The Indian Air Force has recently released images of its latest Rafale fighter jets conducting sorties armed with wingtip-mounted MICA short/medium-range air to air missiles in Ladakh.
The region was a hotbed of military activities against the PLA during the recent standoff in Galwan, Depsang, Pangong Tso, and other areas of Eastern Ladakh. The ensuing clashes resulted in many casualties on both sides, being involved in unarmed hand to hand medieval-style warfare.
However, this is not the first time Indian jets are seen flying over Ladakh armed with MICA AAMs. In September last year, images of an IAF Rafale and Mirage 2000 surfaced over social media showing the latter carrying the missile reportedly near the region. It was part of ‘familiarisation sorties’ for the Indian pilots to ensure and maintain operational capability with the aircraft. But, this is indeed the first time these missiles are seen on official Indian Air Force accounts.
What is special about MICA missiles?
Developed by the French company MBDA, the MICA (abbreviated for Missile d’interception, de combat et d’autodéfense) is one of the most advanced short to medium range air-to-air missiles in the world.
The missile equips the Rafale and latest versions of the Mirage 2000 aircraft, while the Indian Air Force is also looking forward to integrating the missile with its Su-30MKI air superiority fighter jets. In August last year, the service secretly test-fired two rounds of MICA missiles from its Flankers, successfully destroying the expendable aerial targets.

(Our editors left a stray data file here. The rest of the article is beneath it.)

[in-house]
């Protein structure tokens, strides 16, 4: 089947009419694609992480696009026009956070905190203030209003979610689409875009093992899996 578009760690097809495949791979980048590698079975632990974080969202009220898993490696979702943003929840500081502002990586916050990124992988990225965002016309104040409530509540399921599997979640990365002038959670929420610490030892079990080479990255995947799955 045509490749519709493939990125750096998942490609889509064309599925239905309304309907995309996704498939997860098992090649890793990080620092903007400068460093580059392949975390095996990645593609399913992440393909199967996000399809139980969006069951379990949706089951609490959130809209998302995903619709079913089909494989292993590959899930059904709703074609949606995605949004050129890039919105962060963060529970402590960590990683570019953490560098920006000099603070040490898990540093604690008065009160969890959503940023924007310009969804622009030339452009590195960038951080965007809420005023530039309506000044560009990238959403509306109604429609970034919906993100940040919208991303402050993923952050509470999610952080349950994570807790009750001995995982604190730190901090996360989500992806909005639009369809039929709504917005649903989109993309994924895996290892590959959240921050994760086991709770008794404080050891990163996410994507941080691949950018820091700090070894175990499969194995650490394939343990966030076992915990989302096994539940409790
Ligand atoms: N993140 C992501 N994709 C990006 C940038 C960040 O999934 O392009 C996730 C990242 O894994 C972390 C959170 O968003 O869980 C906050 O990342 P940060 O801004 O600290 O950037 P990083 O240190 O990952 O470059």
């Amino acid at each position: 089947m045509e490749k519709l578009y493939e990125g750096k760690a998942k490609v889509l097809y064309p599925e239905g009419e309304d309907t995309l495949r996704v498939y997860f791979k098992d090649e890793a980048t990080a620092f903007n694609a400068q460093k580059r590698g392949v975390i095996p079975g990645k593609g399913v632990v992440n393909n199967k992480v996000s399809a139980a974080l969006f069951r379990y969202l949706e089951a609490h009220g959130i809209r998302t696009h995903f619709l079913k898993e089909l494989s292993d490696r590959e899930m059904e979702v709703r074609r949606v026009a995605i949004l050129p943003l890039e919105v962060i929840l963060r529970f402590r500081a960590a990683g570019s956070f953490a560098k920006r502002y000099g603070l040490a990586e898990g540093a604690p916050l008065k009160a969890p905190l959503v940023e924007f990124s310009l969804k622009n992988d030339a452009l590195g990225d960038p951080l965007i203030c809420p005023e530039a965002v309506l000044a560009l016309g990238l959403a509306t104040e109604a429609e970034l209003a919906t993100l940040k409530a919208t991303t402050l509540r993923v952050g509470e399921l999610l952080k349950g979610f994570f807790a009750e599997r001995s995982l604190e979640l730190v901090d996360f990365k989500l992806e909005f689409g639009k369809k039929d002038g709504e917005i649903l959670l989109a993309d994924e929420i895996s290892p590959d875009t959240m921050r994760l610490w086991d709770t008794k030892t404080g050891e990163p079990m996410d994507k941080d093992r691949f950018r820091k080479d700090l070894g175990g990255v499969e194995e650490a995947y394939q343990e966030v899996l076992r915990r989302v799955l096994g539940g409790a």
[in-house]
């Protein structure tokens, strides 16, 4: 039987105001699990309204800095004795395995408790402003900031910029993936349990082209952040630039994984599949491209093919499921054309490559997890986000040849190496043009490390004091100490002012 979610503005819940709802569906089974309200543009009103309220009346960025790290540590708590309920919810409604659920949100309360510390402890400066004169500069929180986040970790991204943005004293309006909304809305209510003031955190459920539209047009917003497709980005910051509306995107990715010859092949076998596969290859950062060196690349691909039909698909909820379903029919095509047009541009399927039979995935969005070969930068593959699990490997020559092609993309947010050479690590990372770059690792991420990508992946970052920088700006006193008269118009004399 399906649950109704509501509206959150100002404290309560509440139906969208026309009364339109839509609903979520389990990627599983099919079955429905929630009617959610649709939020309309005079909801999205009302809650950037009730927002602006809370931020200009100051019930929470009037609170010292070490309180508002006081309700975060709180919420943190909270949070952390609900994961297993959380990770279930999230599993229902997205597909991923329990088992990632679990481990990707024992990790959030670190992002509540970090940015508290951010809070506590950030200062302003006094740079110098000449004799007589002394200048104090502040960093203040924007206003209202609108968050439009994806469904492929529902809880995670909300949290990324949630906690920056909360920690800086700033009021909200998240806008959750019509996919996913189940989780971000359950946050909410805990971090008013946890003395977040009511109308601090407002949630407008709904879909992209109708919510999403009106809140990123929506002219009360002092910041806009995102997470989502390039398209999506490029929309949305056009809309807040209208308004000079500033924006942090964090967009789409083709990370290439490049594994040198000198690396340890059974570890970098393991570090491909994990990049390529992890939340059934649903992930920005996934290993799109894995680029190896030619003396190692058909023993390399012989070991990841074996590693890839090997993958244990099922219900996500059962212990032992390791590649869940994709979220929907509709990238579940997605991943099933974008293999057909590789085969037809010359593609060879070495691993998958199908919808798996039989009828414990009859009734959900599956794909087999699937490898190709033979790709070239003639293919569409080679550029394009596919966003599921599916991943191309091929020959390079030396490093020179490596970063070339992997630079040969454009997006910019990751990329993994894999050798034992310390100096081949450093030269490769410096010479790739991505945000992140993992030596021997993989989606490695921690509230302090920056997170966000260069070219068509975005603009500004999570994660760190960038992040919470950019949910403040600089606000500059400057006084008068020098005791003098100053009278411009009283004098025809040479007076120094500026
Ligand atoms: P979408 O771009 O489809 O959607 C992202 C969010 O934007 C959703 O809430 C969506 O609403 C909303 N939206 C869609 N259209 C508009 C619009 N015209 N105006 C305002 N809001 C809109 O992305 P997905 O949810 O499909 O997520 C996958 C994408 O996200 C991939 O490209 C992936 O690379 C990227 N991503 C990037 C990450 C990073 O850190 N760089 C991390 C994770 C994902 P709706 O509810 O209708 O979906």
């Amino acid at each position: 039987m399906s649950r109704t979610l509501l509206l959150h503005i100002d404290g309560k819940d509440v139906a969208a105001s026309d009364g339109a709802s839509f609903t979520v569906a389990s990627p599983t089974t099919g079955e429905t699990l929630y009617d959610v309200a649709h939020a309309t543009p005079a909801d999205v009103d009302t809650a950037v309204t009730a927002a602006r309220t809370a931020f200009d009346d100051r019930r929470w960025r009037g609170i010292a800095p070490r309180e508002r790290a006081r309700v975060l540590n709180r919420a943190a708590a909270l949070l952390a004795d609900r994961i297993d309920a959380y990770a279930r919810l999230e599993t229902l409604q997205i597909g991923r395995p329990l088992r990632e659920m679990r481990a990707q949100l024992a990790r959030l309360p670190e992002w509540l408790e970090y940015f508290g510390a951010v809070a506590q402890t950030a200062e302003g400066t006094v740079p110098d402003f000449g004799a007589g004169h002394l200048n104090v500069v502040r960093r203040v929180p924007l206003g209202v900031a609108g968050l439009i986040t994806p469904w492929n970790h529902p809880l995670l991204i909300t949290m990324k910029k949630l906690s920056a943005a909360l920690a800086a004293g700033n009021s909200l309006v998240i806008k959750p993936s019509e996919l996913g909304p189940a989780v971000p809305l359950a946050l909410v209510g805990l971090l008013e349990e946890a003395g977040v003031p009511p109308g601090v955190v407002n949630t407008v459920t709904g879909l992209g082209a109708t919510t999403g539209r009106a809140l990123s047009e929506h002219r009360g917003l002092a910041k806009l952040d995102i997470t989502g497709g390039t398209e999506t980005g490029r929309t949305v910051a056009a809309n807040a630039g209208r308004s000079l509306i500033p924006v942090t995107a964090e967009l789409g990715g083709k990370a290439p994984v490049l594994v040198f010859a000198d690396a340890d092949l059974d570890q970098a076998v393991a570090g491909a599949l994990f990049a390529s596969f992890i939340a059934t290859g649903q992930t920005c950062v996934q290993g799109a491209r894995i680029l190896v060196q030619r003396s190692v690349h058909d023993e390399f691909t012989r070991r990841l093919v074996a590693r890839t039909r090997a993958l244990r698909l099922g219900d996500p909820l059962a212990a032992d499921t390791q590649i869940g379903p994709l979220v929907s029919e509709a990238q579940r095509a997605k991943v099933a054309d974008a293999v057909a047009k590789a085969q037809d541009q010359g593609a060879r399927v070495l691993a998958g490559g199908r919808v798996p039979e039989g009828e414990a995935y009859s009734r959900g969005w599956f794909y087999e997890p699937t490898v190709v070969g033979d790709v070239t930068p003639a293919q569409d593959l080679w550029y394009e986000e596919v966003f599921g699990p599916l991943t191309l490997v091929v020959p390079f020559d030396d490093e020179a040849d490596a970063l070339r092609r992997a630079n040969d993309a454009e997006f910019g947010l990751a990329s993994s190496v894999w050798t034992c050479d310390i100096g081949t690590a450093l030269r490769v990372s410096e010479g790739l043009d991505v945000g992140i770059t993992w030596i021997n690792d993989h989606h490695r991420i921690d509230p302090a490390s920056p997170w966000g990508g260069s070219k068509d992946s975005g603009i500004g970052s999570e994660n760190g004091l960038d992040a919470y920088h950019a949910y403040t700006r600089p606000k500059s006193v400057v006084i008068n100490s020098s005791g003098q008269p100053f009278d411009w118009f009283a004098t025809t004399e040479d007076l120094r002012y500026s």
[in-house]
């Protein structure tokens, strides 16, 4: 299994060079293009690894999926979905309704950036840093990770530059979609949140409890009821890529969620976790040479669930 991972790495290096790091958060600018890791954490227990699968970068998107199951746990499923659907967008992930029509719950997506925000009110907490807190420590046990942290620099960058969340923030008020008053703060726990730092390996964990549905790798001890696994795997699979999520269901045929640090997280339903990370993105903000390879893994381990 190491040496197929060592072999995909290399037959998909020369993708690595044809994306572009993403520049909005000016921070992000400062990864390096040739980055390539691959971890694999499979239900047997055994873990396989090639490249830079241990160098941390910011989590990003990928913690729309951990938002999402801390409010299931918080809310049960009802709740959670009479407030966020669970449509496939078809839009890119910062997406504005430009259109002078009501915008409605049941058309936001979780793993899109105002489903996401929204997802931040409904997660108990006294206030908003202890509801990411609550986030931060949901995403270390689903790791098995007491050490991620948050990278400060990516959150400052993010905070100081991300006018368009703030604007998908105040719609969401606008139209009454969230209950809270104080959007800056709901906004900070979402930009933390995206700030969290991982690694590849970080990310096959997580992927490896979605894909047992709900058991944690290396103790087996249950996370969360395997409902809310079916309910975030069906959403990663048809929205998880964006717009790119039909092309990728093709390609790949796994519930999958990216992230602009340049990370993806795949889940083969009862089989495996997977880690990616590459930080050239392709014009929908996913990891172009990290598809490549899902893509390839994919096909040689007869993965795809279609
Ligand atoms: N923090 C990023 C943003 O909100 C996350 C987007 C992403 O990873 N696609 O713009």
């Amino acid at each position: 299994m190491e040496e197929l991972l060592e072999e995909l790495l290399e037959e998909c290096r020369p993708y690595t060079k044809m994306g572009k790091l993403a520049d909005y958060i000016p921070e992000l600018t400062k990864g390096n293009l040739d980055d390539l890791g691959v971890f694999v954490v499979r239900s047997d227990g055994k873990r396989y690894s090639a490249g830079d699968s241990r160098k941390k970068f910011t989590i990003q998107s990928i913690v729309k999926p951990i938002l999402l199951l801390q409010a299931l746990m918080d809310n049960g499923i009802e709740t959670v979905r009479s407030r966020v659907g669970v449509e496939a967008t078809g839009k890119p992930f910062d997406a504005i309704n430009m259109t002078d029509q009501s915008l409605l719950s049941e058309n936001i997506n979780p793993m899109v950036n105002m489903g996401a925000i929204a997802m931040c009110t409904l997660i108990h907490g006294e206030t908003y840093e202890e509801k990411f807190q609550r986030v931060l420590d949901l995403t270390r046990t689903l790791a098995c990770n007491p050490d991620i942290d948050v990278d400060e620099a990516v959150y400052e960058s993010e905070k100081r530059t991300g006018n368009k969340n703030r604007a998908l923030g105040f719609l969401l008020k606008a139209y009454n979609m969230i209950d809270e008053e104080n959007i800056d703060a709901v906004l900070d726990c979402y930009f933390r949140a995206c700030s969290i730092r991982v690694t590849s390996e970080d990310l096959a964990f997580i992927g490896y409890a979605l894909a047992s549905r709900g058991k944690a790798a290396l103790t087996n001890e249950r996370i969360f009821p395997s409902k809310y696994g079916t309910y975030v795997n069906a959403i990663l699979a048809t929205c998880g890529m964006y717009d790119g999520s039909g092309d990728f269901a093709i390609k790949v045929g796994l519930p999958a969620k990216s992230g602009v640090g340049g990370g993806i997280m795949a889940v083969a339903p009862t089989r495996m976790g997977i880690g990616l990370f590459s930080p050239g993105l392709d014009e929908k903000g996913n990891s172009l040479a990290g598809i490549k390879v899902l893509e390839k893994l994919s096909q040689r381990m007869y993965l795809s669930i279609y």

MICA offers a unique engagement capability, which can be used as a both short-range and beyond visual range missile. The weapon is offered with two interoperable seekers, in two versions namely:
- RF MICA with radar seeker providing all weather shoot-up / shoot down capability
- IR MICA with dual waveband imaging infrared seeker surpassing latest generation AAM missiles.
According to the company, MICA outperforms other BVR missiles with its unique stealthy interception capability provided by its silent seeker.
The Indian Air Force recently received the fourth lot of its Rafale fighters, upping up the total aircraft in service to 14. The IAF is also set to raise the second Rafale Squadron at Hasimara in West Bengal by mid-April. Out of the 36 Rafales ordered, 6 would be the twin-seat “Rafale DH” variants, and the remaining 30 would be the single-seat “Rafale EH” variants.